The analogy with supercooled water in the Note on “Yellow Vests” and Social Movements is applicable to the events of 11 September 2001 and to state terrorism in general. There is, however, a difference between the two. While social movements tend to start from the bottom or leaders of this base, state terrorism (i.e. actually organized by states against their population or against the population of neighboring states, as in the case of the events of September 11th) starts rather from the top or individuals located outside the targeted population.
If a movement such as the Yellow Vests can be channeled in a particular direction (especially violent or rather nonviolent) by succeeding in giving itself a sufficiently charismatic leader, the state terrorism goes well without such leaders, but uses in general the shock to bring the crystallization of the supercooling, that is to say the desired effect on the targeted people. The shock of terrorist action produces a fear that can paralyze the capacity for reflection and decision, plunge people into a state similar to lethargy, make them withdraw to themselves, make them docile, get them to claim security measures from their government, etc.
There is also a second difference between popular movements and terrorism. The former may be diverted from their initial objectives by “impurities” (according to the analogy of supercooling), by foreign elements that will then prematurely crystallize it in a different direction. A non-violent departure movement can thus turn into a civil war or a bloody revolution by its infiltration by disruptive elements. These may come from both foreign states and government agencies of the concerned people (e.g. plain-clothes policemen).
The secret services or the security and law enforcement forces have often been used in different nations to corrupt social movements or to alter them in order to bring them into a new direction, to discredit them in the eyes of the general population, or to make their repression more legitimate. And from this point of view, the more a movement grows, the weaker it becomes, unless it has been able to acquire soon enough a charismatic, powerful and representative leader (case of Gandhi in India, or Nelson Mandela in South Africa). Of course, given the human nature, it is always possible that such a leader betrays the social group and its movement or be a double agent at the real service of the government or elites.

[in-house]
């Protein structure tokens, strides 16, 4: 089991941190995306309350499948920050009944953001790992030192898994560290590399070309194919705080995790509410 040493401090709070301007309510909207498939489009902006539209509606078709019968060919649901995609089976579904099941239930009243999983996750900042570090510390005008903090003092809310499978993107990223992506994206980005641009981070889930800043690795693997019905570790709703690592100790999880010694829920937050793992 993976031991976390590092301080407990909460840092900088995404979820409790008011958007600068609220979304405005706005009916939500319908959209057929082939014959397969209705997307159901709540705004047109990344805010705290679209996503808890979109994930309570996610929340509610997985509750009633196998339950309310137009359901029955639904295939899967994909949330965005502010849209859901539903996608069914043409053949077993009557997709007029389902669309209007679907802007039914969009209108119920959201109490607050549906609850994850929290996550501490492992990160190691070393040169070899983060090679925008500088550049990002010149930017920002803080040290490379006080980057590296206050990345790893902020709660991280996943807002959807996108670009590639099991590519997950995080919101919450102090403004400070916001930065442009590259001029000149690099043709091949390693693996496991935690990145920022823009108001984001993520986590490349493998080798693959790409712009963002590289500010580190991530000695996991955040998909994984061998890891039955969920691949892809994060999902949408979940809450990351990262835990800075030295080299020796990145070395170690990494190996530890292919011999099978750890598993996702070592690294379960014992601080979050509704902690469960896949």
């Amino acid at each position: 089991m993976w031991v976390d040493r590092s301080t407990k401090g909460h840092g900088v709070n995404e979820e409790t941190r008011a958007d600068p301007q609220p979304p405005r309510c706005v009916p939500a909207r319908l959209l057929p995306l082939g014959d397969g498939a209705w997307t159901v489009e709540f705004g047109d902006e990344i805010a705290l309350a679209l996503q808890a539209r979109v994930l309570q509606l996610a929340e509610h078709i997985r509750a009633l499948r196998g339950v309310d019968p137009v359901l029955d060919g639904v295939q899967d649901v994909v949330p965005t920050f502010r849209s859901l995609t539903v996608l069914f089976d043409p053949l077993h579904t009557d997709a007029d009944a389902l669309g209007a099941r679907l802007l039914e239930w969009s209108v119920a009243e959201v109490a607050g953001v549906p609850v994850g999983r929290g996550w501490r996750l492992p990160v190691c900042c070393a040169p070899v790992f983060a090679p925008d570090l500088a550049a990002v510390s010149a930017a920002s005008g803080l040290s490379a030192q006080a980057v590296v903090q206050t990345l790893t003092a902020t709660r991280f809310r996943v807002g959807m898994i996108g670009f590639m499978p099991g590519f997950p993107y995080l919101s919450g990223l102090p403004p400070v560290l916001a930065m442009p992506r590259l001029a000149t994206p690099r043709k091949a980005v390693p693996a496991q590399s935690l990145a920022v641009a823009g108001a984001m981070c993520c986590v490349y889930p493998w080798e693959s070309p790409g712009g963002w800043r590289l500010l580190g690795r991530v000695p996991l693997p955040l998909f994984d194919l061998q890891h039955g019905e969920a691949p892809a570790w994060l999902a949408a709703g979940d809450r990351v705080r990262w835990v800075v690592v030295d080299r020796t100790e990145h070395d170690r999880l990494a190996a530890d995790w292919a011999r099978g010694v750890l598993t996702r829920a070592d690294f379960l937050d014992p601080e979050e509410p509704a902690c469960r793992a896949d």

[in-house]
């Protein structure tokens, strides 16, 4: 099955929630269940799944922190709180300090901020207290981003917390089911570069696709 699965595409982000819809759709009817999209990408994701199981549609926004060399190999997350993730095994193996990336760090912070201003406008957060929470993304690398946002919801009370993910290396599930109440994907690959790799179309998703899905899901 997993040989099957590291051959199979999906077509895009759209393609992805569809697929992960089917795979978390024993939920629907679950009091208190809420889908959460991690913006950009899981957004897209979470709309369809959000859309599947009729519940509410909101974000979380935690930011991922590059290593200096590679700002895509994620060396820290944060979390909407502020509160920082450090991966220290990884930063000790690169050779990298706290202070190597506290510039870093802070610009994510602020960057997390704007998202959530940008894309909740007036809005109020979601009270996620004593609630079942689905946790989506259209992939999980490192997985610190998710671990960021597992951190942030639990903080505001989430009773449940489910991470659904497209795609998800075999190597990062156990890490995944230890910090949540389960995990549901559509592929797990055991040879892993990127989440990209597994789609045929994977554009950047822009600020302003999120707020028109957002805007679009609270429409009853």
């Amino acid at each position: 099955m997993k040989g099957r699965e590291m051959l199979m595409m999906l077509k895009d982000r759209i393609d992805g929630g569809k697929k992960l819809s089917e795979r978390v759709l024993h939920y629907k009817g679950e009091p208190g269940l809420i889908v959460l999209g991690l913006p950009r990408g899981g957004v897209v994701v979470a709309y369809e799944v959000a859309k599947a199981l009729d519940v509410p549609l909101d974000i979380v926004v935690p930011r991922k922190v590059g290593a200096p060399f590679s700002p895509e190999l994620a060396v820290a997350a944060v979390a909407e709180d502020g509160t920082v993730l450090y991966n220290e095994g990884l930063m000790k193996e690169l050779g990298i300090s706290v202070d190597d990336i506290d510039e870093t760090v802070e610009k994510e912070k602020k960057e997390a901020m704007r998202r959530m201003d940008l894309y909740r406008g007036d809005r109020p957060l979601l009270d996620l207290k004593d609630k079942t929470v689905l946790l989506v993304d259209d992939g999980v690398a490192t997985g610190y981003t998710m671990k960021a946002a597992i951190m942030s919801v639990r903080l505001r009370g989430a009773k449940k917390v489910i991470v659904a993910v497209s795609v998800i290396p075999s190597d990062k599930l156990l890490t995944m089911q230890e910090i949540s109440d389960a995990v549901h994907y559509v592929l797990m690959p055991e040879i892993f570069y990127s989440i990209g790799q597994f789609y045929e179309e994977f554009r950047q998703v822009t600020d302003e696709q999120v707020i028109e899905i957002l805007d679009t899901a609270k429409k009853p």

Secret services have also often been used to develop attacks against foreign populations, groups or interests as well as against their own people. This was particularly the case in Europe with Operation Gladio organized by the US Secret Service (see Gladio and video).
Humanity will cease to experience such manipulations when it becomes mature and all its components will work in synergy. Currently, it is more like a teenager with various health problems. When it becomes an adult, it will work in transparency and in the awareness of the causes of its troubles when they intervene. It will be able to regulate or cure these without damaging any of its parts, except perhaps in extreme cases, such as when its survival will depend on the amputation of a gangrene limb. Currently, the psychopathic population can represent such a limb or member. It is this one who, most often, is at the origin of the terrorist attacks, the diversions of social movements, and the manipulation of the crowds in general. To amputate this limb, humanity will probably have to take away all power from this particular population, and never propel as a leader one of its individuals.